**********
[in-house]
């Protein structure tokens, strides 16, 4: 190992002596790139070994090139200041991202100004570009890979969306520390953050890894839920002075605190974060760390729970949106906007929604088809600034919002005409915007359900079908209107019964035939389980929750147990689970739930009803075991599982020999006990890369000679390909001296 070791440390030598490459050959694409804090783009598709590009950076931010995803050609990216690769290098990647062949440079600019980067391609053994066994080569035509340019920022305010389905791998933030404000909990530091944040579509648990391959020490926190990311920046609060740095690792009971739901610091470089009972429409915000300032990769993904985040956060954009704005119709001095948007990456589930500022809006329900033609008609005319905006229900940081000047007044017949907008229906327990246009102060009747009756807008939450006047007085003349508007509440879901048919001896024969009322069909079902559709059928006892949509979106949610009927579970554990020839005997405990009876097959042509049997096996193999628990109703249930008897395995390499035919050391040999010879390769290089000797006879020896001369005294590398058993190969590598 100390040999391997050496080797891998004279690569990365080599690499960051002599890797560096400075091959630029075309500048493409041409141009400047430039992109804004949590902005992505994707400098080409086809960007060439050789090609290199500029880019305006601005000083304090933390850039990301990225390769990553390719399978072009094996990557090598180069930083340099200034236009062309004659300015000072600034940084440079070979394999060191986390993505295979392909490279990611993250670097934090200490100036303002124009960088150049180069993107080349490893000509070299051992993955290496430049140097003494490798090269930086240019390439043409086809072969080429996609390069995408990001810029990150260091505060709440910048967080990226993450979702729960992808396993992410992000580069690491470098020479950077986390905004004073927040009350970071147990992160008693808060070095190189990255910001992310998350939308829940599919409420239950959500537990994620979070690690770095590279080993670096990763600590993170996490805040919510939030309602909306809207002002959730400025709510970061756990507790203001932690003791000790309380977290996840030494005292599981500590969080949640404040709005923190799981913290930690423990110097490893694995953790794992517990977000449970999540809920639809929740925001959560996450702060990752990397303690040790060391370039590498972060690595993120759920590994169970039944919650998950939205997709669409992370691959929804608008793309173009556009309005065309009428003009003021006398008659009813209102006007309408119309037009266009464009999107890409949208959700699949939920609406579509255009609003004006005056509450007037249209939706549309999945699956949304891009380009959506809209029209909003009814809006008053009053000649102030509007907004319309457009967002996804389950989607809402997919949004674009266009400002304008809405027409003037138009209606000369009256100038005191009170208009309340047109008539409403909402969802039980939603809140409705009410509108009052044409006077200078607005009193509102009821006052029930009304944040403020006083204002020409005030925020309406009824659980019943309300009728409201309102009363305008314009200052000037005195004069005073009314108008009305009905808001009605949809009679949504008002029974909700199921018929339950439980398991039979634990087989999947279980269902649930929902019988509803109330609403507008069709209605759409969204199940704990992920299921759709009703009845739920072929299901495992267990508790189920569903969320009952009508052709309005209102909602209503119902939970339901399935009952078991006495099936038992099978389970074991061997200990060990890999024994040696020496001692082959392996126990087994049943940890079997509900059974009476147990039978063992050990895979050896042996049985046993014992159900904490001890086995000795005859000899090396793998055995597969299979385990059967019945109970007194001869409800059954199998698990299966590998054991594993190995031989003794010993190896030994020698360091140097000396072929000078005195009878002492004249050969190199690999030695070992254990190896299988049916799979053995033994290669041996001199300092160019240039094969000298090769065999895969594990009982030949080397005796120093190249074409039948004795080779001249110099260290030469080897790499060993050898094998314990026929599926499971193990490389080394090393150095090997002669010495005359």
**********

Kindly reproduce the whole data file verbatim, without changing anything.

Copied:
[in-house]
């Protein structure tokens, strides 16, 4: 190992002596790139070994090139200041991202100004570009890979969306520390953050890894839920002075605190974060760390729970949106906007929604088809600034919002005409915007359900079908209107019964035939389980929750147990689970739930009803075991599982020999006990890369000679390909001296 070791440390030598490459050959694409804090783009598709590009950076931010995803050609990216690769290098990647062949440079600019980067391609053994066994080569035509340019920022305010389905791998933030404000909990530091944040579509648990391959020490926190990311920046609060740095690792009971739901610091470089009972429409915000300032990769993904985040956060954009704005119709001095948007990456589930500022809006329900033609008609005319905006229900940081000047007044017949907008229906327990246009102060009747009756807008939450006047007085003349508007509440879901048919001896024969009322069909079902559709059928006892949509979106949610009927579970554990020839005997405990009876097959042509049997096996193999628990109703249930008897395995390499035919050391040999010879390769290089000797006879020896001369005294590398058993190969590598 100390040999391997050496080797891998004279690569990365080599690499960051002599890797560096400075091959630029075309500048493409041409141009400047430039992109804004949590902005992505994707400098080409086809960007060439050789090609290199500029880019305006601005000083304090933390850039990301990225390769990553390719399978072009094996990557090598180069930083340099200034236009062309004659300015000072600034940084440079070979394999060191986390993505295979392909490279990611993250670097934090200490100036303002124009960088150049180069993107080349490893000509070299051992993955290496430049140097003494490798090269930086240019390439043409086809072969080429996609390069995408990001810029990150260091505060709440910048967080990226993450979702729960992808396993992410992000580069690491470098020479950077986390905004004073927040009350970071147990992160008693808060070095190189990255910001992310998350939308829940599919409420239950959500537990994620979070690690770095590279080993670096990763600590993170996490805040919510939030309602909306809207002002959730400025709510970061756990507790203001932690003791000790309380977290996840030494005292599981500590969080949640404040709005923190799981913290930690423990110097490893694995953790794992517990977000449970999540809920639809929740925001959560996450702060990752990397303690040790060391370039590498972060690595993120759920590994169970039944919650998950939205997709669409992370691959929804608008793309173009556009309005065309009428003009003021006398008659009813209102006007309408119309037009266009464009999107890409949208959700699949939920609406579509255009609003004006005056509450007037249209939706549309999945699956949304891009380009959506809209029209909003009814809006008053009053000649102030509007907004319309457009967002996804389950989607809402997919949004674009266009400002304008809405027409003037138009209606000369009256100038005191009170208009309340047109008539409403909402969802039980939603809140409705009410509108009052044409006077200078607005009193509102009821006052029930009304944040403020006083204002020409005030925020309406009824659980019943309300009728409201309102009363305008314009200052000037005195004069005073009314108008009305009905808001009605949809009679949504008002029974909700199921018929339950439980398991039979634990087989999947279980269902649930929902019988509803109330609403507008069709209605759409969204199940704990992920299921759709009703009845739920072929299901495992267990508790189920569903969320009952009508052709309005209102909602209503119902939970339901399935009952078991006495099936038992099978389970074991061997200990060990890999024994040696020496001692082959392996126990087994049943940890079997509900059974009476147990039978063992050990895979050896042996049985046993014992159900904490001890086995000795005859000899090396793998055995597969299979385990059967019945109970007194001869409800059954199998698990299966590998054991594993190995031989003794010993190896030994020698360091140097000396072929000078005195009878002492004249050969190199690999030695070992254990190896299988049916799979053995033994290669041996001199300092160019240039094969000298090769065999895969594990009982030949080397005796120093190249074409039948004795080779001249110099260290030469080897790499060993050898094998314990026929599926499971193990490389080394090393150095090997002669010495005359």